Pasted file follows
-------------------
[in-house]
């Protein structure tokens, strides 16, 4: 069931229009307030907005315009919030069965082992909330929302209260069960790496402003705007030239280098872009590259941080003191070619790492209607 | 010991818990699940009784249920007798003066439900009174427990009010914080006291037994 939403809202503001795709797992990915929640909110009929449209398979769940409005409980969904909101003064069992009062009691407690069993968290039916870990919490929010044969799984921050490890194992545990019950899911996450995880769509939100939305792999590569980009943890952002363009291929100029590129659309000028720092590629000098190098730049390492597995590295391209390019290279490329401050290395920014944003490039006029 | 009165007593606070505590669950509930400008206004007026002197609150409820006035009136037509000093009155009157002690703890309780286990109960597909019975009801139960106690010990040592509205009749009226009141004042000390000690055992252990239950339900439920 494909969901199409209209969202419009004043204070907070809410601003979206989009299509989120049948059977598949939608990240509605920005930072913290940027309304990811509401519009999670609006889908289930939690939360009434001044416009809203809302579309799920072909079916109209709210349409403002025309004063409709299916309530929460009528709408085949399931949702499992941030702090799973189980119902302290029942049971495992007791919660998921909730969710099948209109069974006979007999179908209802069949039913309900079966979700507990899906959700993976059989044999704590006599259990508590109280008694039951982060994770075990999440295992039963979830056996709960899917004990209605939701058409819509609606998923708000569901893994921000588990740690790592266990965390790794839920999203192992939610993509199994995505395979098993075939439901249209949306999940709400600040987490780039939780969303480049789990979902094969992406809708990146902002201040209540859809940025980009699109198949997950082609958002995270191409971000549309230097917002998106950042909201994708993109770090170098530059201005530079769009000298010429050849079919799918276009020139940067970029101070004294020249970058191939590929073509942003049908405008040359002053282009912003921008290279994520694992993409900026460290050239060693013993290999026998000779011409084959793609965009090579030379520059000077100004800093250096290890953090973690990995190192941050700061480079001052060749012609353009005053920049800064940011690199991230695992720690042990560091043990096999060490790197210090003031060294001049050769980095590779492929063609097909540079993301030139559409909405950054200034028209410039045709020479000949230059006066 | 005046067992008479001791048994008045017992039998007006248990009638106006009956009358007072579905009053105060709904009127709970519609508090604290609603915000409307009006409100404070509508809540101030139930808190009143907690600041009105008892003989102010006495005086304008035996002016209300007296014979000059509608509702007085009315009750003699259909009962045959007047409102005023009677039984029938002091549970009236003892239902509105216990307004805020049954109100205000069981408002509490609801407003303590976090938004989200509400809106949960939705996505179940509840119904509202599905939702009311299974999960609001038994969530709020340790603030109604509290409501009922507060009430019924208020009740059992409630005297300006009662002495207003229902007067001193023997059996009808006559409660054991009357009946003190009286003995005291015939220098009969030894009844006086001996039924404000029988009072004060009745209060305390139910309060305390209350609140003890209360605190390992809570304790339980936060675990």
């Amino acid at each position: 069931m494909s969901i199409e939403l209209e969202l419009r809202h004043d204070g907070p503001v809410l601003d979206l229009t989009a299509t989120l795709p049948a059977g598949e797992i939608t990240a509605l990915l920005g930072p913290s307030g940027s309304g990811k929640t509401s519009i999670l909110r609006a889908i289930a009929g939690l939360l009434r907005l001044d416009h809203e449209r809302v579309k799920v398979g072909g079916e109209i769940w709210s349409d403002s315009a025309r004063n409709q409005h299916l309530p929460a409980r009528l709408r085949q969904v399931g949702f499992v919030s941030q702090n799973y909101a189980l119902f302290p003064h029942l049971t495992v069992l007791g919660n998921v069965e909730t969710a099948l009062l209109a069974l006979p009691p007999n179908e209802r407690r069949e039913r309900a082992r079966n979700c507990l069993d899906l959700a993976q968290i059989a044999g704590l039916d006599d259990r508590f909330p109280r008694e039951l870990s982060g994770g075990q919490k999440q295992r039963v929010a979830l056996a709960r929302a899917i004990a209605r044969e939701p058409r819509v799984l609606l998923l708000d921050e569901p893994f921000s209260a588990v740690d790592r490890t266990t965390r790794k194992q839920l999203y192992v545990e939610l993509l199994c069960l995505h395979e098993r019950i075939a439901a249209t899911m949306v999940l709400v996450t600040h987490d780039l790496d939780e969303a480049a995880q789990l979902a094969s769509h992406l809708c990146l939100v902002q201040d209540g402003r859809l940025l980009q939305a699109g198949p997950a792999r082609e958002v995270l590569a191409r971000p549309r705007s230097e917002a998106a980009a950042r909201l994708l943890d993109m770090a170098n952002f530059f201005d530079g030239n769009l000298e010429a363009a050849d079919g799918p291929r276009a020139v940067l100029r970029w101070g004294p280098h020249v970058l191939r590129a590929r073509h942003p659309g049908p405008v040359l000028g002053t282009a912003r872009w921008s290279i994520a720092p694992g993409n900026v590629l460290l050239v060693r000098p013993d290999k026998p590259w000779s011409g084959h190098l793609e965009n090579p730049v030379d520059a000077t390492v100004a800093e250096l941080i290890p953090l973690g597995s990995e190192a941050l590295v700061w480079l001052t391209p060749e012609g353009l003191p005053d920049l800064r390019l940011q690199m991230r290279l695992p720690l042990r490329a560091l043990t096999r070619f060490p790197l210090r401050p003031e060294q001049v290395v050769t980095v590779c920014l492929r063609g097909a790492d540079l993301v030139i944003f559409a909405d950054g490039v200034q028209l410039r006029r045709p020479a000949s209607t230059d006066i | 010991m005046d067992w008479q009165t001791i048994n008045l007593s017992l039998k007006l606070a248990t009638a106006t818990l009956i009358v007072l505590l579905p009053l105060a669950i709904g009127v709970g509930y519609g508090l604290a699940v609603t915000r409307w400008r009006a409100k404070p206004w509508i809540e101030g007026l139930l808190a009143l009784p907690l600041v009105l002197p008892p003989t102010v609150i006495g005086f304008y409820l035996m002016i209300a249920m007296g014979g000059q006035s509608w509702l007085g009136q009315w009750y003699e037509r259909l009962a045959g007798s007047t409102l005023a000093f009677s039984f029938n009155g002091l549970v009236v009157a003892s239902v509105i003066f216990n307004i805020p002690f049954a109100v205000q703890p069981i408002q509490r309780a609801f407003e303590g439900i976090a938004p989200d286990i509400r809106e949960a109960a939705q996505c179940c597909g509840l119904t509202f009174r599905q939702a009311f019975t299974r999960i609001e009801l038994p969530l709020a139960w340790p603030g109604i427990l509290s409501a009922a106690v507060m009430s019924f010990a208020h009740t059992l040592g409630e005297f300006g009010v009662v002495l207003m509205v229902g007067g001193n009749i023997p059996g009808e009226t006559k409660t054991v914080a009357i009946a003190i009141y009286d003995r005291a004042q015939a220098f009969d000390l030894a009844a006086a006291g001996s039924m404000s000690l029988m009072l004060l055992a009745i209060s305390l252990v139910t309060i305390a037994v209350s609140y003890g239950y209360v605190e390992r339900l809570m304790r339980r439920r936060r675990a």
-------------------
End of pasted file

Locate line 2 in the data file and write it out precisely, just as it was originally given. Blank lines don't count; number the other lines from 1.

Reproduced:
């Protein structure tokens, strides 16, 4: 069931229009307030907005315009919030069965082992909330929302209260069960790496402003705007030239280098872009590259941080003191070619790492209607 | 010991818990699940009784249920007798003066439900009174427990009010914080006291037994 939403809202503001795709797992990915929640909110009929449209398979769940409005409980969904909101003064069992009062009691407690069993968290039916870990919490929010044969799984921050490890194992545990019950899911996450995880769509939100939305792999590569980009943890952002363009291929100029590129659309000028720092590629000098190098730049390492597995590295391209390019290279490329401050290395920014944003490039006029 | 009165007593606070505590669950509930400008206004007026002197609150409820006035009136037509000093009155009157002690703890309780286990109960597909019975009801139960106690010990040592509205009749009226009141004042000390000690055992252990239950339900439920 494909969901199409209209969202419009004043204070907070809410601003979206989009299509989120049948059977598949939608990240509605920005930072913290940027309304990811509401519009999670609006889908289930939690939360009434001044416009809203809302579309799920072909079916109209709210349409403002025309004063409709299916309530929460009528709408085949399931949702499992941030702090799973189980119902302290029942049971495992007791919660998921909730969710099948209109069974006979007999179908209802069949039913309900079966979700507990899906959700993976059989044999704590006599259990508590109280008694039951982060994770075990999440295992039963979830056996709960899917004990209605939701058409819509609606998923708000569901893994921000588990740690790592266990965390790794839920999203192992939610993509199994995505395979098993075939439901249209949306999940709400600040987490780039939780969303480049789990979902094969992406809708990146902002201040209540859809940025980009699109198949997950082609958002995270191409971000549309230097917002998106950042909201994708993109770090170098530059201005530079769009000298010429050849079919799918276009020139940067970029101070004294020249970058191939590929073509942003049908405008040359002053282009912003921008290279994520694992993409900026460290050239060693013993290999026998000779011409084959793609965009090579030379520059000077100004800093250096290890953090973690990995190192941050700061480079001052060749012609353009005053920049800064940011690199991230695992720690042990560091043990096999060490790197210090003031060294001049050769980095590779492929063609097909540079993301030139559409909405950054200034028209410039045709020479000949230059006066 | 005046067992008479001791048994008045017992039998007006248990009638106006009956009358007072579905009053105060709904009127709970519609508090604290609603915000409307009006409100404070509508809540101030139930808190009143907690600041009105008892003989102010006495005086304008035996002016209300007296014979000059509608509702007085009315009750003699259909009962045959007047409102005023009677039984029938002091549970009236003892239902509105216990307004805020049954109100205000069981408002509490609801407003303590976090938004989200509400809106949960939705996505179940509840119904509202599905939702009311299974999960609001038994969530709020340790603030109604509290409501009922507060009430019924208020009740059992409630005297300006009662002495207003229902007067001193023997059996009808006559409660054991009357009946003190009286003995005291015939220098009969030894009844006086001996039924404000029988009072004060009745209060305390139910309060305390209350609140003890209360605190390992809570304790339980936060675990």